Schoen, Walton, Telken and Foster in East St. Louis
A second group of Illinois residents who live in or near Sauget have filed a lawsuit over the release of various hazardous substances they claim has created a severe health risk and has contaminated their properties.
The 21 plaintiffs in the lawsuit filed June 5 against Cerro Flow Products, Inc., Pharmacia Corporation, Solutia, Inc., Pfizer and Monsanto AG Products are the second group of residents to file a complaint against the companies this year. The first was a class action lawsuit filed in February and is nearly identical to the June 5 complaint.
In both complaints, plaintiffs argue that three release sites - a 90-acre landfill operated by Sauget and Co., a 314-acre W.G. Krummrich Plant and property owned by Cerro Flow Products - have released PCBs and other various substances, including dioxins and furans, into the atmosphere for more than 70 years.
Plaintiffs in the June 5 lawsuit say they have developed cancer and other deadly diseases as a result of their exposure to the PCBs, which have been shown to result in toxic effects in the brain and nervous system and in low birth rates and birth defects.
"According to the United States Environmental Protection Agency, a lifetime dose of one milligram of PCBs is sufficient to cause cancer and other serious and life-threatening diseases," the suit filed Feb. 10 in St. Clair County Circuit Court states. "According to the World Health Organization, there is not safe level of exposure to PCBs."
Dioxins and furans, which were also released at the site, are also known to be dangerous and to create significant health problems through inhalation, ingestion, dermal absorption and ingestion of homegrown produce.
In addition to the health risk, the residents claim the PCBs have contaminated property within a two-mile radius of the release sites, waterways and groundwater, the suit states.
The releases began after the W.G. Krummrich Plant, which is also referred to as the Monsanto Facility in the complaint, began producing, storing and disposing PCBs at its facility, the residents claim.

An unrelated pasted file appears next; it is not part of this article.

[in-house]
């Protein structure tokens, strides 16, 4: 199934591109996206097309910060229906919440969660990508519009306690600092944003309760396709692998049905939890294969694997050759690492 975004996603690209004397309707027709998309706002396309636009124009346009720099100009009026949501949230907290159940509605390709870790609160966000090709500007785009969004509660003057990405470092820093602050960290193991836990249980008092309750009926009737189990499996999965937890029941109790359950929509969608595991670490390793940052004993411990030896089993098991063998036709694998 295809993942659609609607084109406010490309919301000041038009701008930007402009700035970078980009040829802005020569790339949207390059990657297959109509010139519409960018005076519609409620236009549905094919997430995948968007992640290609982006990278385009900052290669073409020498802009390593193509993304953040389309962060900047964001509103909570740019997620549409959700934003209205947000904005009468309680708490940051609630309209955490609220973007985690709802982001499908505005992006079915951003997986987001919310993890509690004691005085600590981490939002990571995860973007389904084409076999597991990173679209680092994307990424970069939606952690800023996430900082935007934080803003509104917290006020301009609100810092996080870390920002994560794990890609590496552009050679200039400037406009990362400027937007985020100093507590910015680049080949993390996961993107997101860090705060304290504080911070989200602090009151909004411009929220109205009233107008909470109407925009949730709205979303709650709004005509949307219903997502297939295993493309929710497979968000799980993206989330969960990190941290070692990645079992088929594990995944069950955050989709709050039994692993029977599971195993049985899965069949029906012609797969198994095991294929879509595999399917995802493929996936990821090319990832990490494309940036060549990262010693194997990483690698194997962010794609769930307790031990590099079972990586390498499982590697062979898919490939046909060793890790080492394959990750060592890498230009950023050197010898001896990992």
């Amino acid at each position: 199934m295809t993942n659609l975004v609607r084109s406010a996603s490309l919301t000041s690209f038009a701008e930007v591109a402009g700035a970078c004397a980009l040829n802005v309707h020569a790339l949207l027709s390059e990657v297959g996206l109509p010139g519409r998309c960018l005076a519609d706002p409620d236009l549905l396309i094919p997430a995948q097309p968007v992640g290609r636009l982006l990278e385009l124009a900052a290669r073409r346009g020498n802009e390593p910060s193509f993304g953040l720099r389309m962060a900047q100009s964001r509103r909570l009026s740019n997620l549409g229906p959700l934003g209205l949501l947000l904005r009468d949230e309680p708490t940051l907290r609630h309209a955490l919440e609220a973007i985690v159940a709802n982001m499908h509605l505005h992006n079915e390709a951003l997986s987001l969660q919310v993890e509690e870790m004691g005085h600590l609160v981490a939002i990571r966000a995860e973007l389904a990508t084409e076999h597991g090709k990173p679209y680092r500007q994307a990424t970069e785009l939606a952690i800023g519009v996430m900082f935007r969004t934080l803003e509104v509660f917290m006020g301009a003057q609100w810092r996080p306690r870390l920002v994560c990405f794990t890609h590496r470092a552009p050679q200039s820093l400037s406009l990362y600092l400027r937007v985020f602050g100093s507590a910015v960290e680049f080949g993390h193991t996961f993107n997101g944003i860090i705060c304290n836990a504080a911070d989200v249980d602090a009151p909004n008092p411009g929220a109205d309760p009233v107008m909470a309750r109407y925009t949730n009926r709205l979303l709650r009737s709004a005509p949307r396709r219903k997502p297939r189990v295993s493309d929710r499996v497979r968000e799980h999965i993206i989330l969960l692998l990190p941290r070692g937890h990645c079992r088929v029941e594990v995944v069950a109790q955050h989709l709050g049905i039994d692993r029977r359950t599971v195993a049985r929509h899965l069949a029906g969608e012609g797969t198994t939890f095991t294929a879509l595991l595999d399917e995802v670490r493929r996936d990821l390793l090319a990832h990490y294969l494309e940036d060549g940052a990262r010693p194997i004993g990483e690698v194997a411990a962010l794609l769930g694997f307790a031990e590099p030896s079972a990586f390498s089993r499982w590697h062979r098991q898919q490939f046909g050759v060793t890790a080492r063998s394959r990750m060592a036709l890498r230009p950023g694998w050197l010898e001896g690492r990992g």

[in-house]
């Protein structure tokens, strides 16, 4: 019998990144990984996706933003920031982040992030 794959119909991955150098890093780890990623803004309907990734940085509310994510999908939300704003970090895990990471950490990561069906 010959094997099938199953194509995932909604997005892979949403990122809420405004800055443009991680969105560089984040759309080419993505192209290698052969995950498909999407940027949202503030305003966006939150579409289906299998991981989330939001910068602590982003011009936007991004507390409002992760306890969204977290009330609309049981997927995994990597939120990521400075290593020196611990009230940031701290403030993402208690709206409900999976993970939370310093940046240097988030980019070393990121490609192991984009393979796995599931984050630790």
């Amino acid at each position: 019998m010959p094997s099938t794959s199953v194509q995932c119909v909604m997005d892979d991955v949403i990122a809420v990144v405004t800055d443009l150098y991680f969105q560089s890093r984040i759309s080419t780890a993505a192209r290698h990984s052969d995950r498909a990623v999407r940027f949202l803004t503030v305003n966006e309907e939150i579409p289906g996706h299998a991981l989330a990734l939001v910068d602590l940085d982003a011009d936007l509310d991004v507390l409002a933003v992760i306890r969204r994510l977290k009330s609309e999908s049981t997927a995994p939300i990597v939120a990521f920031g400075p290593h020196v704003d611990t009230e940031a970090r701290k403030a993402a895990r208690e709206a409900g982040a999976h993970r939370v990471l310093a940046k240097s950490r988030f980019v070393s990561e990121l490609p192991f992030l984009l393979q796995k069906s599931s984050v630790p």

In fact, "more PCBs were produced at the Monsanto Facility than at any other site in the United States, and perhaps even the free world," the suit states.
Cerro, which owns land adjacent to the Monsanto Facility, recycles copper. Part of that work entails scrapping PCB transformers, draining wastewater and PCB oil into the Dead Creek and landfilling substances on its facility. In turn, those activities cause large quantities of the toxic substances to be released into the environment, according to the complaint.
At Sauget and Co., millions of tons of the toxic substances were disposed of in its landfill, residents allege.
The combined activities of the three companies released the deadly substances into the environment through smokestack emissions, wind erosion, smoke from fires in waste piles and airborne releases, according to the complaint.
Claims in the June 5 complaint include negligence, strict liability, nuisance and battery.
In the seven-count suit, plaintiffs are seeking a judgment in excess of $800,000, plus costs and other relief the court deems just
They are represented by the same group of lawyers who filed the February complaint -- Robert Leslie Palmer, Gregory A. Cade, H. Gregory Harp, Christina E. Wall and Mark L. Rowe, of Birmingham, Ala; Paul G. Schoen of Schoen, Walton, Telken and Foster in East St. Louis and James L. "Larry" Wright of Austin.
St. Clair County Circuit Court case number: 09-L-295.